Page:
Tagging TE Hunter Henry has free agency implications for Chargers – Press Enterprise

Chargers general manager Tom Telesco stressed the importance of a healthy salary cap last month during his end-of-season news conference. As teams scramble to get under the projected 2021 salary cap, it’s becoming clear why Telesco kept pointing to the team’s cap space as one of the reasons why the Chargers are ready to ascend quickly.

The Chargers are in position to contend this season and for the foreseeable future because of young quarterback Justin Herbert and because the team’s healthy salary cap position leaves room to improve the roster. But if the Chargers decide to use the franchise tag in the coming weeks, with tight end Hunter Henry being the only logical candidate, then that salary-cap flexibility could become tight before the free agency frenzy.

Last week, the NFL announced that this year’s salary cap floor increased from $175 million to $180 million. That’s still a drastic dip from last season’s $198 million salary-cap budget. For the first time in many years, because of the COVID-19 pandemic, the salary cap is expected to shrink.

With the Chargers projected to have $23.8 million in cap space, according to Overthecap.com, they’re sitting pretty as other teams take on dead money and release key players to avoid being in the red when the free-agent signing period opens on March 17 for the new league year.

As of Monday, 13 teams are above the projected $180 million salary cap, according to OvertheCap.com. The New Orleans Saints are in the worst position with a negative $69.5 million in cap space. As for the Chargers’ crosstown rivals, the Rams are at a negative $33.9 million.

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The Philadelphia Eagles made history last week after taking a dead cap hit of $33.8 million to trade quarterback Carson Wentz to the Indianapolis Colts. The Rams ate $22.2 million in dead money to ship quarterback Jared Goff to the Detroit Lions. As a comparison, the Chargers owe $58,008 in dead money for the 2021 season, the only team under six figures as of Monday.

The Chargers can afford to be aggressive with trades and free agency, but that depends on what they do when the two-week window to apply the franchise tag opens Tuesday.

The Chargers used the non-exclusive franchise tag on Henry last season and paid him $10.6 million for 60 receptions, 613 yards and four touchdowns in 14 games played.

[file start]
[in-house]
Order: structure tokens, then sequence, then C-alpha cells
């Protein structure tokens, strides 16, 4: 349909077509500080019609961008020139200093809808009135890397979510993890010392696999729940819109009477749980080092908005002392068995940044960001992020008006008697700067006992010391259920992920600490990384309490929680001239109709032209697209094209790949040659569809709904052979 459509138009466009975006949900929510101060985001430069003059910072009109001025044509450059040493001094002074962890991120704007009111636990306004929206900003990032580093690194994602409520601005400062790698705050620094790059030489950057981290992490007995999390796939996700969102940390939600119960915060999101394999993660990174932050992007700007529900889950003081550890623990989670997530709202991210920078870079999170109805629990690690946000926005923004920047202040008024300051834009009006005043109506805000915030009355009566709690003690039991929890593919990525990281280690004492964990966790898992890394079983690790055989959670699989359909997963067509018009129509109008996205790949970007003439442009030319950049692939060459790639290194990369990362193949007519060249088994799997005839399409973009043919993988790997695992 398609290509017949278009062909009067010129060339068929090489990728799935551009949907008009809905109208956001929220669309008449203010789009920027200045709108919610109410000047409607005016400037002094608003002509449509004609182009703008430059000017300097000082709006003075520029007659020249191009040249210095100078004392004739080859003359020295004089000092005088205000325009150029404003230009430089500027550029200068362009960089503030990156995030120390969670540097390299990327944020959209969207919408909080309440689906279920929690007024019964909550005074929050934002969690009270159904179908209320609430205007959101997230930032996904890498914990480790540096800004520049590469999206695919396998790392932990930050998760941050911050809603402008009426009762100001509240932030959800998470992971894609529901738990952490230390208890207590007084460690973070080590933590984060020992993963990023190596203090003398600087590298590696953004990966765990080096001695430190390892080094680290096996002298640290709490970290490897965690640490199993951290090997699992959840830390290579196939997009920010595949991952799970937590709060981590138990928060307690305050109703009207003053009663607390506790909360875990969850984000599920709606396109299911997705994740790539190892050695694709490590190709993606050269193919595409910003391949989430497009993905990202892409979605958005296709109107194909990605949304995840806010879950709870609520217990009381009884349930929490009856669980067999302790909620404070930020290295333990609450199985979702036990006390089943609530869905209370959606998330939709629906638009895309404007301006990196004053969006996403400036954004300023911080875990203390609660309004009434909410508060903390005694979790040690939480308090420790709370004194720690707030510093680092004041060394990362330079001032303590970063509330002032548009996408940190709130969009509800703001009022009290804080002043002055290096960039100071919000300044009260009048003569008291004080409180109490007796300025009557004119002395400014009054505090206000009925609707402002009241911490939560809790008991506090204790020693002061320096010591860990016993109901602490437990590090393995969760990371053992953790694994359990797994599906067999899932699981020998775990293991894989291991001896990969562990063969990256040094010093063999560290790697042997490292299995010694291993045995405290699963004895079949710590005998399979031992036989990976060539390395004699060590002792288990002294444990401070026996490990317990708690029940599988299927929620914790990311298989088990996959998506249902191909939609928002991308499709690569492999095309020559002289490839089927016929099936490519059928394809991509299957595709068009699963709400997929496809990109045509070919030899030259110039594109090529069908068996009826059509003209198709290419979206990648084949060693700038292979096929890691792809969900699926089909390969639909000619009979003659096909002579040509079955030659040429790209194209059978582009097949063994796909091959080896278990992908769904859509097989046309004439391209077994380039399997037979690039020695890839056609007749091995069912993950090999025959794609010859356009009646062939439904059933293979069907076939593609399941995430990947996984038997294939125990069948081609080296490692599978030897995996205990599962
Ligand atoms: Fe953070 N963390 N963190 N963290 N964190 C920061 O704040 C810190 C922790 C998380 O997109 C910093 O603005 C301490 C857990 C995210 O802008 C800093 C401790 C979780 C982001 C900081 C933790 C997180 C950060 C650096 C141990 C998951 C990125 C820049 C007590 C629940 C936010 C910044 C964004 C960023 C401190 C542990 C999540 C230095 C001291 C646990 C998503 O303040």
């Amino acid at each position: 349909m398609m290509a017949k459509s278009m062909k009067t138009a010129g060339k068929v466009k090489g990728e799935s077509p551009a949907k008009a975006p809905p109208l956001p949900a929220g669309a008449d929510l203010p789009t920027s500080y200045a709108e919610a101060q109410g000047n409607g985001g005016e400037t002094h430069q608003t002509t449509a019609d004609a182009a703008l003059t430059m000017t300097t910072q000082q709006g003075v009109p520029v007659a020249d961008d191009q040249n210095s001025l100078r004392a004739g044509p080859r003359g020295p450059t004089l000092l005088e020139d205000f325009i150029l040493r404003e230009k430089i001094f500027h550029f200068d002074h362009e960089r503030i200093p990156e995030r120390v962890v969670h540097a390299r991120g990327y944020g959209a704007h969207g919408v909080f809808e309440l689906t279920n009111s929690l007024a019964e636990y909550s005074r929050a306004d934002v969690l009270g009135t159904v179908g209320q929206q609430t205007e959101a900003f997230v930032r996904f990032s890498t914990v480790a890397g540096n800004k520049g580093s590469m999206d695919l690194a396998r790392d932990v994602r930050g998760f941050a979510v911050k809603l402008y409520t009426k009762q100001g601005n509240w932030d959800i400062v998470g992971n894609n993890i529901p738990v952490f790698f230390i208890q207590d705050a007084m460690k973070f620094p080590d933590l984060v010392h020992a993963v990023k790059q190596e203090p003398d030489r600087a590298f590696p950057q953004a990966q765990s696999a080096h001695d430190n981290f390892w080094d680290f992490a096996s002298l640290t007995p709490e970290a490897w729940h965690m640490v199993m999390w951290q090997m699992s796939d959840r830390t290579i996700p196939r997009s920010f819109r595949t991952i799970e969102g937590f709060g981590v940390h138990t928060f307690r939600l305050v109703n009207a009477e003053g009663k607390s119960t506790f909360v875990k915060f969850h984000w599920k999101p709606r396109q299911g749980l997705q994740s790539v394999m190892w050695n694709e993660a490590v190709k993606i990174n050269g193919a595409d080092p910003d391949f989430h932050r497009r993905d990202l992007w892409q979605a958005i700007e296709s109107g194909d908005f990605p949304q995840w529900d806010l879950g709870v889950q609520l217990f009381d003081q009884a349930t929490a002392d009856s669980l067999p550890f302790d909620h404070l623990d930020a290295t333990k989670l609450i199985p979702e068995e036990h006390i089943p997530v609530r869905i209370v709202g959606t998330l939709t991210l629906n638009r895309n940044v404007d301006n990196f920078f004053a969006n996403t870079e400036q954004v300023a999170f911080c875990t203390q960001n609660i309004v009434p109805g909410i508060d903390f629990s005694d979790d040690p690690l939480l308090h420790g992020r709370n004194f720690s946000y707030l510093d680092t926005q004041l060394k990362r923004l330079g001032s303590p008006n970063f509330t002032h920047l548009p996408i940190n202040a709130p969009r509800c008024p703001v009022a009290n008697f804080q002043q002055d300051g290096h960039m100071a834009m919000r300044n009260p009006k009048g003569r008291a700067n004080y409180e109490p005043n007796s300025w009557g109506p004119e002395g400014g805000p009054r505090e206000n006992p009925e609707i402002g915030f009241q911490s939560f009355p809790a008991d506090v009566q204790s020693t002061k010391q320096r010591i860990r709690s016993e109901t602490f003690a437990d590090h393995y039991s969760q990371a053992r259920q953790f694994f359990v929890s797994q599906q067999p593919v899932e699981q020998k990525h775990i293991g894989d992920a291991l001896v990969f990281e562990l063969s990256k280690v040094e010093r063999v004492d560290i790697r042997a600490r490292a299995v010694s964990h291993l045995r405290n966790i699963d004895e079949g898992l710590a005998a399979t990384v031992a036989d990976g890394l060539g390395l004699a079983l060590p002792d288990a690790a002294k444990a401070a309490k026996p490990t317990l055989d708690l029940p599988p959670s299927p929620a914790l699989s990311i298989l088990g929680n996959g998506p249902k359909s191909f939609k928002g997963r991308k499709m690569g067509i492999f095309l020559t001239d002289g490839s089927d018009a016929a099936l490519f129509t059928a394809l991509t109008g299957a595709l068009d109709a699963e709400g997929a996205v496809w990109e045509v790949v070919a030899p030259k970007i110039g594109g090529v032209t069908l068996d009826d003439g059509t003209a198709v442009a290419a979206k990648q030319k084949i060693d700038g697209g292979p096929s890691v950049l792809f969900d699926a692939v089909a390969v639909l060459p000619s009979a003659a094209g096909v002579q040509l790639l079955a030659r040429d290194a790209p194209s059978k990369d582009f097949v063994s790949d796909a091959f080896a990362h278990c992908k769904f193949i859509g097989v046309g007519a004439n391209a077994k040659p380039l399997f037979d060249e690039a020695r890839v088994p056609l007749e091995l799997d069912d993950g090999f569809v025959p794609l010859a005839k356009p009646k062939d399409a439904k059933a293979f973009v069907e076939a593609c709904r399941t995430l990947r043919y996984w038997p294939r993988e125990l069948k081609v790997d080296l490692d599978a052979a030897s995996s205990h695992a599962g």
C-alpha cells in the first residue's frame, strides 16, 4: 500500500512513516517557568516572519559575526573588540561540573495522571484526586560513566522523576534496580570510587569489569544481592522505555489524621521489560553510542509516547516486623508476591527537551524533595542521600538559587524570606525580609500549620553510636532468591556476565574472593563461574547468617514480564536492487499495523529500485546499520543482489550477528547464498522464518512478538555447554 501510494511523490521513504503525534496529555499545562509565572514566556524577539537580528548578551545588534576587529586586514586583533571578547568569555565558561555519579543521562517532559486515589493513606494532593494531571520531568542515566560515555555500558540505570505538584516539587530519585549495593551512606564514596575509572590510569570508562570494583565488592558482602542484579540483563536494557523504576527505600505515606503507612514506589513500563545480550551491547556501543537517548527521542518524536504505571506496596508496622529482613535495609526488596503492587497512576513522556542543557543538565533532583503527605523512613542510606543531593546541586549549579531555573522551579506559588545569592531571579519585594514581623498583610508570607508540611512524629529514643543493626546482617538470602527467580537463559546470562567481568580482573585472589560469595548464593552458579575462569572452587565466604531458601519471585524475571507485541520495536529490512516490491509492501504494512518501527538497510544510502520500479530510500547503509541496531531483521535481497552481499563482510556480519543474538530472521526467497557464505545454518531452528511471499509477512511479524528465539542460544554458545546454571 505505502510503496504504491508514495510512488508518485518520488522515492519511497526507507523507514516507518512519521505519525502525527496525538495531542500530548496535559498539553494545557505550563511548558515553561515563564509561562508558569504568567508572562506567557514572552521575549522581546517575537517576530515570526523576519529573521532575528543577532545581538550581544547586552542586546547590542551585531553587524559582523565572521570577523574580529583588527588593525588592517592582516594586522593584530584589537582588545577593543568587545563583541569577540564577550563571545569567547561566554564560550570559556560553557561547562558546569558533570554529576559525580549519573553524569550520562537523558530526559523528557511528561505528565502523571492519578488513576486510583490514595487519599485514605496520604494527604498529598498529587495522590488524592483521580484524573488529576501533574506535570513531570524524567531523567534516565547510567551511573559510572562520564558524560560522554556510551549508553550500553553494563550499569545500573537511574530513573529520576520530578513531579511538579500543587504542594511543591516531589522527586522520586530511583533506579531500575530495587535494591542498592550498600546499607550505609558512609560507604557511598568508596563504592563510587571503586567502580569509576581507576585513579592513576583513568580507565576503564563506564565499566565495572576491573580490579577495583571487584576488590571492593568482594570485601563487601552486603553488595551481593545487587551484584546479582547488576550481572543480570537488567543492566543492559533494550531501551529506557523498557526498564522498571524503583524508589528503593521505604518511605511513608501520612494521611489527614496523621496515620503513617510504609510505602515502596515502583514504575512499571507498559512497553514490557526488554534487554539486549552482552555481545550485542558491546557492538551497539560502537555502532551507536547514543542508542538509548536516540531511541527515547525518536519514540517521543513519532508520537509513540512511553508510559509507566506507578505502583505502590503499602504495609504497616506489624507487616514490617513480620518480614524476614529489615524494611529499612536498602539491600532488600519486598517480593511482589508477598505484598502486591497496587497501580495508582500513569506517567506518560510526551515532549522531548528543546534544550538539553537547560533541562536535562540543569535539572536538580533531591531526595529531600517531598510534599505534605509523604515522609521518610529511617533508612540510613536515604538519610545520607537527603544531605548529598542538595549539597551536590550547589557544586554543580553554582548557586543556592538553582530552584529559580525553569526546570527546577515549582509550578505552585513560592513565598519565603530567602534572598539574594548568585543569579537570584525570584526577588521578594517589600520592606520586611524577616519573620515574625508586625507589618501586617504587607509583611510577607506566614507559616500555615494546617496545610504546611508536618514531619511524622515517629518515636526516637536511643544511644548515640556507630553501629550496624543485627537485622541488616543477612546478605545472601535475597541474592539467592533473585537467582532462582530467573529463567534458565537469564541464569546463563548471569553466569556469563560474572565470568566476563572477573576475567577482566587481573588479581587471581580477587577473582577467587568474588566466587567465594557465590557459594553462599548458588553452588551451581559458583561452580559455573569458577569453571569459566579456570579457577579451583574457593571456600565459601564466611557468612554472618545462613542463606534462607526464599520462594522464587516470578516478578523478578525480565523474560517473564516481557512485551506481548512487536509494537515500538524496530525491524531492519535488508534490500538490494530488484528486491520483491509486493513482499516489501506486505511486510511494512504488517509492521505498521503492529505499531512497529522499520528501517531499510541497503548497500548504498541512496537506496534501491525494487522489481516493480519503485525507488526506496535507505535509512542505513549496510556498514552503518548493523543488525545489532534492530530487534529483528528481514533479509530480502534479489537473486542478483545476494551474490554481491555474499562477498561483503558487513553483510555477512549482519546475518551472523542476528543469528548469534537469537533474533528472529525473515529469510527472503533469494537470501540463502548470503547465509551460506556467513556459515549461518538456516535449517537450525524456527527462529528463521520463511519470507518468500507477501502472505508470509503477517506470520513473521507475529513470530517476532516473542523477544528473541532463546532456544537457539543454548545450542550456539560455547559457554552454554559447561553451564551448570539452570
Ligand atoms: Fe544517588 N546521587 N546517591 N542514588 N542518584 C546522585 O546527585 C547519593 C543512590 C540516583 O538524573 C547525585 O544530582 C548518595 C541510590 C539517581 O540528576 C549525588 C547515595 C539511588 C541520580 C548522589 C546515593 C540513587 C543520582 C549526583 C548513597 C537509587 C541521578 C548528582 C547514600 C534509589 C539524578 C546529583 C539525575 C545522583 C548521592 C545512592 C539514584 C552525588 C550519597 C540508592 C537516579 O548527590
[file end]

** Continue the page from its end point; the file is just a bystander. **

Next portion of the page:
Henry, 26, didn’t have monster numbers and fell short of his goal of playing a full season in 2020, but the team captain displayed his value as a complete tight end who can block and move the chains. Henry put aside his statistical numbers to block for Herbert while the sluggish offensive line dealt with numerous injuries.

Now, the Chargers might risk allowing Henry to join another team to repair the offensive line.

The projected 2021 salary for franchise-tagged tight ends is $10.1 million, but because the Chargers already used the designation on Henry, his salary could be as high as $13 million, which would take most of the team’s cap space. The best way to prevent this issue would be for the Chargers and Henry to agree on a long-term extension, preferably before free agency to avoid other potential suitors.

But if the Chargers don’t use the tag or agree on an extension, that would be a telling sign of where Henry falls on the offseason priority list. Henry isn’t viewed as a top-tier tight end like Kansas City’s Travis Kelce or San Francisco’s George Kittle, but he’s not that far behind and would likely see a handful of enticing offers.

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Henry, a 2016 second-round selection, said on a recent appearance on SiriusXM NFL Radio that he’s open to playing for another team if he and the Chargers don’t work something out before free agency.

“I think there’s a great prospect there of staying here,” Henry said. “I’m not going to rule it out. I’ve really enjoyed my time here, so I’m not going to ever rule that out. With a young quarterback, me and Justin have formed a relationship, but you know I think I’m open to whatever, and I think I kind of have to in a way, but I’ve really enjoyed my time.

“I want to play somewhere where there’s a good quarterback. That’s huge for our position. It makes things a lot easier. … You gotta look at both. You gotta look at some of the financial stuff, but not dive too deep into it that you go chasing it, because I also want to play with a good quarterback.”


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